each smaller and a step below
the one before. But don't ride this metaphor
too long; the dish
has no mite gladiators or microscopic lions.

It's just very plastic.

In fact it smells like something plastic
just torn out
of plastic packaging—a petroleum
plastic smell,
the smell of the casing
of a bomb.

A bombshell? Yes, it could have been,
but between bombshell and soap dish
the manufacturer somehow
chose the latter.

This choice aside, you have what you have,
so don't wax philosophical
about a still life
life has offered you.

Instead offer the subject something;
perhaps some backgrounding?
The dish is on the edge of the counter top,
so place behind it—a hand length (the length of your
hand) behind it—a sink and on the sink rim, beside
the faucet,
a bar of soap laughing a hint of lavender.

But don't you laugh (you must respect
every object).

Concentrate on your subject:
only when you perfectly form a question,
do you draw the soap dish.

Now look there at all those ovals:
what bar of soap in this world
actually fits inside that dish?

If you can't answer,
you've painted the scene correctly.

~ . ~

The Poet Whom Language Abandoned
Strolls Along the Beach at Dusk
Zach Sussman

The sea a ribcage cracking, he gazes
shirtless to where the water welds to sky:
in the stuttered light, the boats anchored
in the harbor are smears from a used eraser,
the surf white gibberish lisped at the shore.

He eyes the yellow gash of the horizon,
widens his jaw:  his tongue's heavy
as an ax blade dropped, the trill of a stone bell.
The tide, the sails, the gulls curdling
in the scrapyard of clouds yield nothing.

His back turned from the sawing wings,
he envies their weightlessness; how in the chill dusk
their silhouettes open like mouths.

~ . ~

never read alone by the sea
George Wallace

sensing vulnerability the bride of the ocean will run her white eyed
bridle-high flag of betrayal and rush to your place on the immense shore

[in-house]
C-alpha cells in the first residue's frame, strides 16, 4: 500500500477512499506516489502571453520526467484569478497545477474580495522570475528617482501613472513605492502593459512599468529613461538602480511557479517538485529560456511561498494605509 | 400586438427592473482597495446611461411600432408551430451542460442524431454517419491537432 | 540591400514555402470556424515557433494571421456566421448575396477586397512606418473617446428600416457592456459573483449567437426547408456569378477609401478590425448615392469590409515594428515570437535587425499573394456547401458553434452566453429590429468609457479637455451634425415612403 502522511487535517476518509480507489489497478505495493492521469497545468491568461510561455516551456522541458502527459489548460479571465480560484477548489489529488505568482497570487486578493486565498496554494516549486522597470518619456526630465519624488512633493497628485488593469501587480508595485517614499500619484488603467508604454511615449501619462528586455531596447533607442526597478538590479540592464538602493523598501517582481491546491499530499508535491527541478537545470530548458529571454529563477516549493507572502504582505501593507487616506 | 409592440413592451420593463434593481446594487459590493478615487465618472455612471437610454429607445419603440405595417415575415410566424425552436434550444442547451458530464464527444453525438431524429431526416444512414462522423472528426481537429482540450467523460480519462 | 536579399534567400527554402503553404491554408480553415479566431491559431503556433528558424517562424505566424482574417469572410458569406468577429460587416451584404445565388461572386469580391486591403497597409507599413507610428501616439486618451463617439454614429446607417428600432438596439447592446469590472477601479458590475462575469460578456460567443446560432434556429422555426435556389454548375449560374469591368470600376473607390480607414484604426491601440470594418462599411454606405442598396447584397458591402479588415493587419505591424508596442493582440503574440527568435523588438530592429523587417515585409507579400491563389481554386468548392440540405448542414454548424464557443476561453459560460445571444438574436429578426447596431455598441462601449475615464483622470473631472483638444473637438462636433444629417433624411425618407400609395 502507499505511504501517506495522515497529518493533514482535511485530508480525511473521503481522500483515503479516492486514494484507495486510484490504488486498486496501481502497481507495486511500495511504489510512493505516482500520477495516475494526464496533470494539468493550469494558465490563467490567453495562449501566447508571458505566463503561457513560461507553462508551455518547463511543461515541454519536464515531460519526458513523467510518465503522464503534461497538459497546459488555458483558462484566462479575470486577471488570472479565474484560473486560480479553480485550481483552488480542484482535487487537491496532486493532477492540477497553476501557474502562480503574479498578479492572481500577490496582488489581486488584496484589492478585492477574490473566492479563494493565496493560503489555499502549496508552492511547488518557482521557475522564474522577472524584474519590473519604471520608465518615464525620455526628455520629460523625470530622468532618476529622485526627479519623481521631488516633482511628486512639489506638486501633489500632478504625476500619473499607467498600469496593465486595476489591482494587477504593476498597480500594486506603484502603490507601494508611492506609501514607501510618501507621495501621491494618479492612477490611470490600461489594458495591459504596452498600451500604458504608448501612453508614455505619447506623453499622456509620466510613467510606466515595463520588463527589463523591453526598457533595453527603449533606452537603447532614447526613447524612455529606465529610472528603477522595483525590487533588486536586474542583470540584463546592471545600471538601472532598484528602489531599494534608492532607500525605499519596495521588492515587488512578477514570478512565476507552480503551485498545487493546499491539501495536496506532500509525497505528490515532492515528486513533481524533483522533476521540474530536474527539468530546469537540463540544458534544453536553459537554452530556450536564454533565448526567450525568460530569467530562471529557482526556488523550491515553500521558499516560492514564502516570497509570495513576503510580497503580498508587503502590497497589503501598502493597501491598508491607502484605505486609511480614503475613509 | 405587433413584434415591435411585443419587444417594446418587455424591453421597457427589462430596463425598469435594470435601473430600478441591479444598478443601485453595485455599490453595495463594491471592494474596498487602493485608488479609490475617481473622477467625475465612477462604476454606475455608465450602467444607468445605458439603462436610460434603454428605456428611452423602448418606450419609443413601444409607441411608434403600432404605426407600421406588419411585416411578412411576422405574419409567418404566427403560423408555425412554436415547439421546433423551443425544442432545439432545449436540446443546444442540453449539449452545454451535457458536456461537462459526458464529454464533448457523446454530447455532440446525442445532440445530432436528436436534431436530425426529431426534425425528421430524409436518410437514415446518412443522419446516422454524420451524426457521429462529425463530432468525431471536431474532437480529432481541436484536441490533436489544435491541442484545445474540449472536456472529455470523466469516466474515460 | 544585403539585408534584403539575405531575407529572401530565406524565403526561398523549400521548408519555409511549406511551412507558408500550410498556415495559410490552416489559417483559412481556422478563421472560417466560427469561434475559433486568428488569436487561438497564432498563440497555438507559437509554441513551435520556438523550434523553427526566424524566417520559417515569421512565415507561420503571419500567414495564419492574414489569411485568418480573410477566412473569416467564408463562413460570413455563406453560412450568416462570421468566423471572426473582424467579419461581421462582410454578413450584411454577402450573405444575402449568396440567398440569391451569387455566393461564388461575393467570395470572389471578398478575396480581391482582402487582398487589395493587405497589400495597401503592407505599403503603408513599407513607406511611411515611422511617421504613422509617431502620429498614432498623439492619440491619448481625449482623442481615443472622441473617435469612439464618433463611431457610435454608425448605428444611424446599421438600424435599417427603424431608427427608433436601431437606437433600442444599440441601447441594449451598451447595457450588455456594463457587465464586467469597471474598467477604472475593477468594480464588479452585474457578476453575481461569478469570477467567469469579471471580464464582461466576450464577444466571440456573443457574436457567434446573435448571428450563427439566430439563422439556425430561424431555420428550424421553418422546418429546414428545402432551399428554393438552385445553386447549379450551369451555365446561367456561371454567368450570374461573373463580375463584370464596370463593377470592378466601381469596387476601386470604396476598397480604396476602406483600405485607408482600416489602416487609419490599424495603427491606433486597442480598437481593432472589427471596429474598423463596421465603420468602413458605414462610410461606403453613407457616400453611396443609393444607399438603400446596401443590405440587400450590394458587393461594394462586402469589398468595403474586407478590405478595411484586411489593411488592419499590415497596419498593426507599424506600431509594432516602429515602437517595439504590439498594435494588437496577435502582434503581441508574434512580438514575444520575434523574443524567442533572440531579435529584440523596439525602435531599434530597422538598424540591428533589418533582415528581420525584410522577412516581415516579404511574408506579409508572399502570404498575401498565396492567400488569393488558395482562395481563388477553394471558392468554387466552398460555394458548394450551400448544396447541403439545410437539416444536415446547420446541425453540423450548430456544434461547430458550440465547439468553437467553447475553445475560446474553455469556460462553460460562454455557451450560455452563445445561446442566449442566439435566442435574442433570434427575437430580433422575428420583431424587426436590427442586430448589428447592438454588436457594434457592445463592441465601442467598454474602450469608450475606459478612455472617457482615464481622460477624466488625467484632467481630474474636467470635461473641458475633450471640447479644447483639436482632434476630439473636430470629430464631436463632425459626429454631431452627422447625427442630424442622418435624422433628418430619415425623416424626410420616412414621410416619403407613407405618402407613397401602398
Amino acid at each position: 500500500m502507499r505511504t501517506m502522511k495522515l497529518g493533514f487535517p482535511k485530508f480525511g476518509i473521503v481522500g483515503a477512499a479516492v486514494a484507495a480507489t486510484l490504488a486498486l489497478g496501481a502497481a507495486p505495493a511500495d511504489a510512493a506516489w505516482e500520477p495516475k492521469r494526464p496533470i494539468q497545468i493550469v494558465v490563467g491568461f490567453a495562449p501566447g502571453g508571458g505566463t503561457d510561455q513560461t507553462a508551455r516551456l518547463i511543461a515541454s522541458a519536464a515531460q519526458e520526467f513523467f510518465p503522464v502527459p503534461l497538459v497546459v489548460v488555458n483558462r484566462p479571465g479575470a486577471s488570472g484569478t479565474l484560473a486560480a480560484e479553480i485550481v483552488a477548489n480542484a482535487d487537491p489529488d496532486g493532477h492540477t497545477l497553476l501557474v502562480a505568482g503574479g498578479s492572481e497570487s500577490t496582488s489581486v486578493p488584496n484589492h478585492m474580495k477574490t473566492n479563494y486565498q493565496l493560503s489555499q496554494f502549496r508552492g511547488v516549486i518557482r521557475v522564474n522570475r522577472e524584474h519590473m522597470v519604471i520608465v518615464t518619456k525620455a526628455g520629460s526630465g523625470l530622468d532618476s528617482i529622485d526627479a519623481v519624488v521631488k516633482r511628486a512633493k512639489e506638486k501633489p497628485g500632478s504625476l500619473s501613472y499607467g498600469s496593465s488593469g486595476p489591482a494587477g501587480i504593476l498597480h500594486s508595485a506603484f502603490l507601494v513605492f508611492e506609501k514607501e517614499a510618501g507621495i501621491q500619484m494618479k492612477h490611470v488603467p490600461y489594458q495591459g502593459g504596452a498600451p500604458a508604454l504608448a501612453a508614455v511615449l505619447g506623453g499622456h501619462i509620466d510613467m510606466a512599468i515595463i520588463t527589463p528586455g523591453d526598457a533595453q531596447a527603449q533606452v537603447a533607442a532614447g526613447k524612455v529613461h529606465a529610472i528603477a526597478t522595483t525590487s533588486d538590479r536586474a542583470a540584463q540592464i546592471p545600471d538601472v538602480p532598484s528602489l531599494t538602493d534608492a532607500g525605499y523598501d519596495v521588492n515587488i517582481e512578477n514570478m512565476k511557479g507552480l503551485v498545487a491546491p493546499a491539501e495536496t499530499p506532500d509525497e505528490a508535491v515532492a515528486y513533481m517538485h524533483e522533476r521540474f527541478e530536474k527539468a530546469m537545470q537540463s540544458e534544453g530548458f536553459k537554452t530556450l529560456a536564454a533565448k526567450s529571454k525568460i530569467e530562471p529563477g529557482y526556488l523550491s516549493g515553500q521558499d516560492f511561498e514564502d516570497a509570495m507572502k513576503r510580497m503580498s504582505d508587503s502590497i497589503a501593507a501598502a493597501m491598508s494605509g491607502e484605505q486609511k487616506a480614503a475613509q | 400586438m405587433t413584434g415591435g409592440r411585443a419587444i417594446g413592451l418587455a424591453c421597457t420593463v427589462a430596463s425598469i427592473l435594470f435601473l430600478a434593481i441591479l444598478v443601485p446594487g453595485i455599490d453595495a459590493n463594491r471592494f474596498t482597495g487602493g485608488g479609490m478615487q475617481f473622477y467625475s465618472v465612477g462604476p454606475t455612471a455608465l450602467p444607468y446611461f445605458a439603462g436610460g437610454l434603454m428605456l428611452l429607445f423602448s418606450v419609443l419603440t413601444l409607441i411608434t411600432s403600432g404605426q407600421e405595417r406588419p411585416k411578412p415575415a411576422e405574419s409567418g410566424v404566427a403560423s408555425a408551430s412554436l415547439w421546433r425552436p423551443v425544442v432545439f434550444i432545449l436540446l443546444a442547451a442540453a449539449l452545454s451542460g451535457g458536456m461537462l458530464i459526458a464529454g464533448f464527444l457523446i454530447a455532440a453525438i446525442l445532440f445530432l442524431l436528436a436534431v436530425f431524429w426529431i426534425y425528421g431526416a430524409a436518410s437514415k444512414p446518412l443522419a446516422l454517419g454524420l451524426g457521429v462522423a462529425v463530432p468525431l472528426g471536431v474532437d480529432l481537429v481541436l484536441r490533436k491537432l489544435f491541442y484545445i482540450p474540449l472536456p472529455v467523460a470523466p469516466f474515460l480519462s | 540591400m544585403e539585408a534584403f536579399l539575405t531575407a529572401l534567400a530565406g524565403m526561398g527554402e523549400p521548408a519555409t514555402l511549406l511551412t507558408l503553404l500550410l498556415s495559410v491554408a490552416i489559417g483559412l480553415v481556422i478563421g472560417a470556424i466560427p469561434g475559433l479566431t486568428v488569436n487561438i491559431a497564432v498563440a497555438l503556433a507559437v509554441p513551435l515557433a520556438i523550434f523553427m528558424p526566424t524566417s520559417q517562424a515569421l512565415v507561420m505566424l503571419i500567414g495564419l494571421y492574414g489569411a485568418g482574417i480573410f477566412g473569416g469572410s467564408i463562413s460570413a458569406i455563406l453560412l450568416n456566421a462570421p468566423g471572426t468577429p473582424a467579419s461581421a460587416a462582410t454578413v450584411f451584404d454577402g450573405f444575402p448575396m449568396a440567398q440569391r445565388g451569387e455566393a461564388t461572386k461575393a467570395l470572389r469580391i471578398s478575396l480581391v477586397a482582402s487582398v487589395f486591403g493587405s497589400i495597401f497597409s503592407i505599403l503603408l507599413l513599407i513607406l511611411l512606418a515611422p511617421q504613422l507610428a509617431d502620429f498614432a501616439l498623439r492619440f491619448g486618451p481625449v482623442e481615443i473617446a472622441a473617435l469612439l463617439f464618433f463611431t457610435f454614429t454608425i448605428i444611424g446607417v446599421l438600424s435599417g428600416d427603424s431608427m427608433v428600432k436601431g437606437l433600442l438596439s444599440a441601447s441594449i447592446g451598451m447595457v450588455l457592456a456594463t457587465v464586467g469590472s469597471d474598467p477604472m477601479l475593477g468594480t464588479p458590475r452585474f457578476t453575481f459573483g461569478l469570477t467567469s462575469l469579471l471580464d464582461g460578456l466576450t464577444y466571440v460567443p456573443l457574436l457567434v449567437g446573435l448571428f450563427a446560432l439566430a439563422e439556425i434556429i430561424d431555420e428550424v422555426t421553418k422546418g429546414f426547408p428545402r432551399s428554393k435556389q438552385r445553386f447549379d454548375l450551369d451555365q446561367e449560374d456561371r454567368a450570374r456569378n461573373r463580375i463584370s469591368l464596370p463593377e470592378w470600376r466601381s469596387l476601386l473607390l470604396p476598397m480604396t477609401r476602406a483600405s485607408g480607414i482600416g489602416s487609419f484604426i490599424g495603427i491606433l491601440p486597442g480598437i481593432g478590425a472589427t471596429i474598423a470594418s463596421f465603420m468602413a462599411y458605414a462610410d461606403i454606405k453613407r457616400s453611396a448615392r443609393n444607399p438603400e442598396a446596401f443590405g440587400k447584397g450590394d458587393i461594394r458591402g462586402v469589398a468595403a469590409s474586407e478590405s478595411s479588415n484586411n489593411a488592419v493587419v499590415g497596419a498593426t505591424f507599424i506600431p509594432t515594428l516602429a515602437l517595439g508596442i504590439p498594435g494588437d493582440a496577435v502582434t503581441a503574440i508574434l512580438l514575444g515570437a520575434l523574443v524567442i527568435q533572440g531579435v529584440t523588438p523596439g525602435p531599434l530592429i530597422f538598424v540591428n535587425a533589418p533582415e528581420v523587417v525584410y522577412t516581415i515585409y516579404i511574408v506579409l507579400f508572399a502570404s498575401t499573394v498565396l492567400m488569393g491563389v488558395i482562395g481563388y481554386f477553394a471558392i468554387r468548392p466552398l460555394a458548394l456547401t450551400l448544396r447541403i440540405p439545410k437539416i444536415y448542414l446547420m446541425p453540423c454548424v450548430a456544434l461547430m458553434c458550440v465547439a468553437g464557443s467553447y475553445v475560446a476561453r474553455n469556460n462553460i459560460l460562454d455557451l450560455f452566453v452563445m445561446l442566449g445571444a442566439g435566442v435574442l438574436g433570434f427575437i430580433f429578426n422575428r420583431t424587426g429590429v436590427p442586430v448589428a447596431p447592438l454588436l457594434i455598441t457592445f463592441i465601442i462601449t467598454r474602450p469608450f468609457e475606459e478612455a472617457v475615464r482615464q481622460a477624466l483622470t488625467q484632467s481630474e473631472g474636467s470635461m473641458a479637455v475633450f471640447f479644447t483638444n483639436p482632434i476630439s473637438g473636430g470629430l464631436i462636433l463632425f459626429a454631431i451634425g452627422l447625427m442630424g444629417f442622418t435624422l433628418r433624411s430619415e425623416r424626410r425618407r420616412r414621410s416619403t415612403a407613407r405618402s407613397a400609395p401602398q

of the world and no matter how she may have disguised with salt and
the slight scent of lavender pumice the transparent scales of her intent

or concocted like the singsong of sea creatures like the notion of sub-
oceanic respite spilling from breath to green breath like a child's dream
tossed like powder into the waves like a dog in his sad brown friendly
way swimming out after his lost master one moist dead tired morning

never read alone by the sea i say because then and without warning
she will guile you with unimaginable soft waving motion of tentacles
disguising all intent in the small folds of her crustacean wings and like
vengeance poured fast from the rich diatomic tapestry of deep under-

water veins of blood or seadrills with her tiny eyes built like murder
she will take you eager for the soft dinner of flesh you always were
the unanticipated puddle of appetite the lie of safety you always wore
this cannot be averted not even given that hard shell or the sure claw

you kept hidden behind an elemental veil of algae she will snap your neck
in her jaws or like that smiling thing glimpsed beneath the impenetrable
rockface lure you with her deceptive glances and her long hair she will
take you up like bones in her hand she will crush you like words into sand

~ . ~

Post-Nuptial Syndrome
Jim Whelden

The young king with his young queen
in his immense bed
with its heavy bedposts
and dense curtains in three courses
lies naked as a slave boy
pleased with himself and looking
to please his only master, God.
The young queen is gasping
like a landed fish
several flops away.
Perhaps he has misused her.
Daylight tints things.
Stiffly lackey-lacquered
he will chafe at royal toilet.
She will have slipped
from his fired empery
to her own cinder estate.

~ .

Confirmed Bachelor
Jim Whelden

Out of the refrigerator's mood swing
a faint sound, like someone sawing wood
I conjure a problematic child.
He is making book ends for me for Christmas,
going at it in mittens in the garage.
It is warm here in the living room,
cold, very cold, even for a dream child
out there in the car's ice palace.
He bends over his work bench, a tight fit.
Why not imagine him a cellar work-space?
Because I could not hear him there,
as I cannot see him here.
Because I want to hear him, figment
from the refrigerator's grousing.
There's his mother, damn her,
telling him to stop, now.

~ . ~ . ~